Jordan Levine is a PhD student interested in a range of interconnected issues revolving around sustainability and justice. These include social-ecological systems, the role of science in policy, community consultation, and global-local linkages, broadly conceived.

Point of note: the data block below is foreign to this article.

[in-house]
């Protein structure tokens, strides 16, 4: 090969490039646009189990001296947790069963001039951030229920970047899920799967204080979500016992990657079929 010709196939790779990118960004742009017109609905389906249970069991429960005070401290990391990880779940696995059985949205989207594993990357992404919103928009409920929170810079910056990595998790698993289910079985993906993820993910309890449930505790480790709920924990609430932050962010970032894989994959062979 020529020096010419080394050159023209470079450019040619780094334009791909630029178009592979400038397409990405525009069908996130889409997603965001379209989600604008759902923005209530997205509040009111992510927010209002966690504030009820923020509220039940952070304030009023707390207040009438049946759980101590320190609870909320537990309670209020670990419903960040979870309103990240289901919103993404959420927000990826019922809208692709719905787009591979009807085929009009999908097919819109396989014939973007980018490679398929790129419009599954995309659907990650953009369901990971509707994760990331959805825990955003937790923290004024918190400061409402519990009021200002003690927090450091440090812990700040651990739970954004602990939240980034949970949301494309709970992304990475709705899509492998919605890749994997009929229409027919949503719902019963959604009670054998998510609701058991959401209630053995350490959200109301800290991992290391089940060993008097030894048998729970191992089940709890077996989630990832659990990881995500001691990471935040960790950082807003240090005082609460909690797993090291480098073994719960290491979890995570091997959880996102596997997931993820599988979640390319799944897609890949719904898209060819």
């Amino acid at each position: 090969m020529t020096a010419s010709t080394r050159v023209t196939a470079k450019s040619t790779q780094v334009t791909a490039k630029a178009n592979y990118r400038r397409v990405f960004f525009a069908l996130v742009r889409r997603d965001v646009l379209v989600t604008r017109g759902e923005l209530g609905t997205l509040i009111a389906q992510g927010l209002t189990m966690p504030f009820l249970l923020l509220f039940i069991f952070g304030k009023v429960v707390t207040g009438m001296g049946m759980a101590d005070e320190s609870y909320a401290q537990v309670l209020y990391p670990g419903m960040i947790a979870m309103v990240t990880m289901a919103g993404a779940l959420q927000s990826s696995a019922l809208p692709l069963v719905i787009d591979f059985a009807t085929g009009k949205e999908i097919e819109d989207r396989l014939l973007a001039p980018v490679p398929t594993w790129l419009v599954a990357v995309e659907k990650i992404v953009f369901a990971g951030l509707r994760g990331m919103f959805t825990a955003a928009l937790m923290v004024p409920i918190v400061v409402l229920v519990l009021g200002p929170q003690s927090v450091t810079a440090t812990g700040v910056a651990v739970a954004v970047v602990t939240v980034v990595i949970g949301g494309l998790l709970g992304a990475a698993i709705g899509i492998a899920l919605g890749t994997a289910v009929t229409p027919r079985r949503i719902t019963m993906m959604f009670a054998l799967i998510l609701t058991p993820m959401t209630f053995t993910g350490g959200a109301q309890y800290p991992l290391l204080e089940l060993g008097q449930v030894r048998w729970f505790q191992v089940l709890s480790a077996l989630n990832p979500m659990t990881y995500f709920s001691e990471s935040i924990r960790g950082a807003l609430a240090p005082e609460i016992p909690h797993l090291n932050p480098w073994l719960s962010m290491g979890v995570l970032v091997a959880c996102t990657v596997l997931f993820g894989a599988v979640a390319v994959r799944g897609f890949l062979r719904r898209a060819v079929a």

His thesis focuses on the cognitive anthropology of sustainable development. Namely, he asks how members of the everyday public understand and make sense of their local social-ecological systems, and what the implications may be for commnuity consultation and multistakeholder management. One of Jordan’s case study regions is Clayoquot Sound UNESCO Biosphere Reserve, on the west coast of Vancouver Island. There, he is partnering with UBC ecologists to study the perceived effects of kelp-forest resurgence (see ConCISE Research). His other case study site is the Mt. Carmel UNESCO Biosphere Reserve, in the Middle East, where he has done extensive interviews with local Druze Arab residents to better understand ongoing tensions with the government over land use and disaster response. Jordan is also interested in cross-cultural research, and has conducted interviews in a number of different countries in several languages.